Non-Solicitation Agreements in Oregon

Non-Solicitation Agreements in Oregon: What You Need to Know

As a business owner or employer in Oregon, protecting your company’s trade secrets and confidential information is crucial. One way to do this is by having your employees sign non-solicitation agreements. These agreements prevent employees from soliciting clients or customers away from your business for a certain period of time after leaving your company.

However, non-solicitation agreements are not always enforceable in Oregon. In this article, we will discuss the legal framework surrounding non-solicitation agreements in Oregon and what employers need to know.

Oregon Law on Non-Solicitation Agreements

Oregon has specific laws regulating non-solicitation agreements. In general, Oregon courts will only enforce non-solicitation agreements that are reasonable in scope and duration. This means that the agreement must not place undue hardship on the employee and must be necessary to protect the employer’s legitimate business interests.

Under Oregon law, non-solicitation agreements must meet the following requirements to be enforceable:

1. They must be in writing and signed by both parties.

2. They must be supported by consideration, such as a job offer or a promotion.

3. They must be reasonable in scope and duration, meaning they should only prohibit solicitation of clients or customers with whom the employee has had contact during their employment and for a reasonable time period.

4. They must not be contrary to public policy.

What Makes a Non-Solicitation Agreement Unenforceable in Oregon?

Non-solicitation agreements in Oregon can be rendered unenforceable if they are overly broad or vague. This means that if the agreement does not clearly define the clients or customers that the employee is prohibited from soliciting, or if the restriction period is too long, the courts may not enforce the agreement.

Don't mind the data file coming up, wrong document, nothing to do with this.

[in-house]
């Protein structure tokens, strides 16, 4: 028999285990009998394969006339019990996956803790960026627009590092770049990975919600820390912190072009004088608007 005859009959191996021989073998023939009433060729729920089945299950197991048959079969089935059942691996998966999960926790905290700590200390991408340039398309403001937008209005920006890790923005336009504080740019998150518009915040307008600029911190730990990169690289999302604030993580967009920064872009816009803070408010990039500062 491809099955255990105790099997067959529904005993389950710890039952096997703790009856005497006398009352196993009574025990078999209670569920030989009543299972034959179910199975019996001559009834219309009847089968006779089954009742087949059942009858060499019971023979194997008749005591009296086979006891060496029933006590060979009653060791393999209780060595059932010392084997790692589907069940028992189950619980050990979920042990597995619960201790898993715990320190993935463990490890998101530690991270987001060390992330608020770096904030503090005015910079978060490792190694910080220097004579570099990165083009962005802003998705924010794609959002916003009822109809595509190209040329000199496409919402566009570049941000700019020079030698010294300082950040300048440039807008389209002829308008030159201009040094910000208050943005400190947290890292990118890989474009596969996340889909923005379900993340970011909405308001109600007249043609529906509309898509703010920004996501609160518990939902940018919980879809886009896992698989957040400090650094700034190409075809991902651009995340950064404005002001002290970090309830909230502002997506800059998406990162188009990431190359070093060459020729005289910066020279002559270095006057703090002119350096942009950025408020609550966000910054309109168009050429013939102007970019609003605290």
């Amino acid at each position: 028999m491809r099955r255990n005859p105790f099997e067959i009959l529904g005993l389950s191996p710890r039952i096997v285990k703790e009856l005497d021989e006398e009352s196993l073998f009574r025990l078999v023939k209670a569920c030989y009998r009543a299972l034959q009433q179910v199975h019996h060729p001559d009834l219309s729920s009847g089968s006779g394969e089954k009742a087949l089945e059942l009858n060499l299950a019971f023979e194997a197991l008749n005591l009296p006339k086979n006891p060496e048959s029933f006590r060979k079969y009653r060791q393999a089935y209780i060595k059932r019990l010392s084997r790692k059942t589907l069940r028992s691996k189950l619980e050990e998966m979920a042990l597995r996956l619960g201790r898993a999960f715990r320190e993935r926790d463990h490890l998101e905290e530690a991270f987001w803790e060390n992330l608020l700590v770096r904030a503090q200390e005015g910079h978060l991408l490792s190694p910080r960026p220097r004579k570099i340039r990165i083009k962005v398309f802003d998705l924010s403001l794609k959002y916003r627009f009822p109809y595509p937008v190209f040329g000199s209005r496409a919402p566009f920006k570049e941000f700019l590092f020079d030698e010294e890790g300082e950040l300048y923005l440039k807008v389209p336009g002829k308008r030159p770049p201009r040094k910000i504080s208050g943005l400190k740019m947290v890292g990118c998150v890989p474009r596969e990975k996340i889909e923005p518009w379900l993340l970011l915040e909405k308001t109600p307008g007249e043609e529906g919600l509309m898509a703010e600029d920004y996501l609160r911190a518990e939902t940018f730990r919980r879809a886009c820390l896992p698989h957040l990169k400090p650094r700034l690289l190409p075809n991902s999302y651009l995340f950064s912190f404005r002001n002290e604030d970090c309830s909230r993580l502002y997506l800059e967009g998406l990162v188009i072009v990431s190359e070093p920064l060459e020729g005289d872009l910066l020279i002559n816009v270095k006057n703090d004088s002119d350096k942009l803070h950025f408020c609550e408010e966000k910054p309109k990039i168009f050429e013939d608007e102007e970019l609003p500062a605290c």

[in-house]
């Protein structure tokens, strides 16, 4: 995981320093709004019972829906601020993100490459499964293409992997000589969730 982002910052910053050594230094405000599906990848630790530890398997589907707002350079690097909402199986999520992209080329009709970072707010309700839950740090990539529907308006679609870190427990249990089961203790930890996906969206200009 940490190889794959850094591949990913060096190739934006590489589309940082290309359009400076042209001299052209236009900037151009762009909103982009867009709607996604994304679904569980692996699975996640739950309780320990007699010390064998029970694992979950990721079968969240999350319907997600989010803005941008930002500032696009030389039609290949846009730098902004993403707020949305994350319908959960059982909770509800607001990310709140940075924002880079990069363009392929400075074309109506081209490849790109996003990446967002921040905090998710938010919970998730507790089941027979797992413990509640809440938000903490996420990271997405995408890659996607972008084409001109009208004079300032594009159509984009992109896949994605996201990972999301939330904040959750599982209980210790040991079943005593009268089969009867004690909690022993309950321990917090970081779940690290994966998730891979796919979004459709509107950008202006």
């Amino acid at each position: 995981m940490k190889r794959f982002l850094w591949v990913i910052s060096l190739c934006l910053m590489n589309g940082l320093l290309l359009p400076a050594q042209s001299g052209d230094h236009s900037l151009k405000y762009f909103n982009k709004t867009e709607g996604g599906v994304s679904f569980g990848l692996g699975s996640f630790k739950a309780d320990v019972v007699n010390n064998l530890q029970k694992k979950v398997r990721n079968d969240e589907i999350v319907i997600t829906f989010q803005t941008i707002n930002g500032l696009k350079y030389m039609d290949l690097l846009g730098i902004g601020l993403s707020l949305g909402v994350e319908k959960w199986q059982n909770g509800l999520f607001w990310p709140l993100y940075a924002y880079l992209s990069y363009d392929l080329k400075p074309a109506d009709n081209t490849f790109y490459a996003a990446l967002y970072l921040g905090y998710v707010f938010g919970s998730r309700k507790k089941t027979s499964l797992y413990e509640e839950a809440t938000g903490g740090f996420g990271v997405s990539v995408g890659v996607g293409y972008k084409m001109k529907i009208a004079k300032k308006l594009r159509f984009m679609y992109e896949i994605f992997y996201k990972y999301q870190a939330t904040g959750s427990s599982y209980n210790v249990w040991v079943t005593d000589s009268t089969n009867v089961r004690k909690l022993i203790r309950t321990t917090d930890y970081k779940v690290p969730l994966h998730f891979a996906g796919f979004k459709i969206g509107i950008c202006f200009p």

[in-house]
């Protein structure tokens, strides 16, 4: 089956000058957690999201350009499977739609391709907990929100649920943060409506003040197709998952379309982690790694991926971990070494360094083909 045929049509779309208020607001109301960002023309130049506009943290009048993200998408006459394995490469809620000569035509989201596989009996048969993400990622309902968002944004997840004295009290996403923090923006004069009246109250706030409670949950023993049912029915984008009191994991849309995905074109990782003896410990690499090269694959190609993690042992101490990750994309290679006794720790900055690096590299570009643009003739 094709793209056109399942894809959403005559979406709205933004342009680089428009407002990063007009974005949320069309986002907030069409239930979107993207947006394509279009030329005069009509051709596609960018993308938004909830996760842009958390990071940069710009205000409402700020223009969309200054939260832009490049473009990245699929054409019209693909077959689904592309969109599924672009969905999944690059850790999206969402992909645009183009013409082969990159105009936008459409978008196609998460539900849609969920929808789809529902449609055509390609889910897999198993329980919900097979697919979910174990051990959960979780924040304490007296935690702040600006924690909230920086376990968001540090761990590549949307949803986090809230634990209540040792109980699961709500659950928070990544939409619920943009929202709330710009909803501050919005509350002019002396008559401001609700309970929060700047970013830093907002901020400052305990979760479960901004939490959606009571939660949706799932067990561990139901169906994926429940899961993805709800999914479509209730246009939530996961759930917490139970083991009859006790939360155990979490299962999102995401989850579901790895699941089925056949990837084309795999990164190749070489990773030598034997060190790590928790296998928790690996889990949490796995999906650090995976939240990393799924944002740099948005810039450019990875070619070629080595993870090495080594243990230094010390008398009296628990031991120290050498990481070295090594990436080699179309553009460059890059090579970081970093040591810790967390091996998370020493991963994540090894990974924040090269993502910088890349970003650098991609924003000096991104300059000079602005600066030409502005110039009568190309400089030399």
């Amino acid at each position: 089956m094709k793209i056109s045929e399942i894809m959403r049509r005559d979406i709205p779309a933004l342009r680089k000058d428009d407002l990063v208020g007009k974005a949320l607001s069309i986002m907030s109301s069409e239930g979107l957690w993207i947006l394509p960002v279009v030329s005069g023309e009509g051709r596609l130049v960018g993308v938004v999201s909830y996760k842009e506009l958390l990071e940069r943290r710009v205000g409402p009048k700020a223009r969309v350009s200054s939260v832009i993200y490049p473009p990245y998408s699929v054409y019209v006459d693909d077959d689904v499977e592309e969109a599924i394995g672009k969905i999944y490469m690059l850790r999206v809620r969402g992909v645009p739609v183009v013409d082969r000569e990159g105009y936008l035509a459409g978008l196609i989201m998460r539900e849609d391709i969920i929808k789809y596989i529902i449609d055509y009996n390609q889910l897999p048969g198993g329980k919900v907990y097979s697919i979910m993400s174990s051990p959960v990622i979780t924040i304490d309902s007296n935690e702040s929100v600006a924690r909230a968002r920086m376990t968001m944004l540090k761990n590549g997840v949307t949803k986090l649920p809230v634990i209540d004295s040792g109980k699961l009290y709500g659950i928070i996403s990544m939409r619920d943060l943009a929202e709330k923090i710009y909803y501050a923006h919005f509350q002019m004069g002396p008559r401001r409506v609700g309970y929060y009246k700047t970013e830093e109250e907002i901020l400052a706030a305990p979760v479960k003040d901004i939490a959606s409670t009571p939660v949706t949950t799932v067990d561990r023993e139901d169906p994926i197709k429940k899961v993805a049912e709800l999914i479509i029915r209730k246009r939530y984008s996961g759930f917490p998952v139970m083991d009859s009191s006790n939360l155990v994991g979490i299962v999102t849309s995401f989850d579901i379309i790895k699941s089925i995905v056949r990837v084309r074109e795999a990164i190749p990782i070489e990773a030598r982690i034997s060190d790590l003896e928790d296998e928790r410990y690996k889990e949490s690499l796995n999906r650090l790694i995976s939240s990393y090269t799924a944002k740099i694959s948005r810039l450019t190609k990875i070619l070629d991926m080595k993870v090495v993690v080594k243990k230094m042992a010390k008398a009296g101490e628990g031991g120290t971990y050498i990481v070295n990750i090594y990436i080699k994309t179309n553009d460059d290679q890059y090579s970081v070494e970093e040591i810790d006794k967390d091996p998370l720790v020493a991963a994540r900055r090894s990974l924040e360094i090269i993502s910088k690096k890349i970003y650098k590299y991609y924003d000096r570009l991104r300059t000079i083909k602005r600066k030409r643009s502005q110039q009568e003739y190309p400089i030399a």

It’s also important to note that non-solicitation agreements cannot be used to prevent an employee from earning a living after leaving your company. In Oregon, non-compete agreements are generally unenforceable, meaning that employees are free to work for a competitor after leaving your business.

Enforcing Non-Solicitation Agreements in Oregon

If an employer wishes to enforce a non-solicitation agreement, they must file a lawsuit in Oregon state court. The court will determine whether the agreement is reasonable in scope and duration and whether it is necessary to protect the employer’s legitimate business interests.

It’s worth noting that enforcement of non-solicitation agreements in Oregon can be difficult and expensive, and there is no guarantee that the court will find the agreement enforceable. Therefore, it’s important for employers to carefully consider whether a non-solicitation agreement is necessary and reasonable before requiring employees to sign one.

Conclusion

Non-solicitation agreements can be a useful tool for employers to protect their legitimate business interests in Oregon. However, they must be carefully crafted to ensure that they are reasonable in scope and duration and do not unduly restrict an employee’s ability to earn a living. Employers should consult with legal counsel to ensure that any non-solicitation agreement they require employees to sign is enforceable under Oregon law.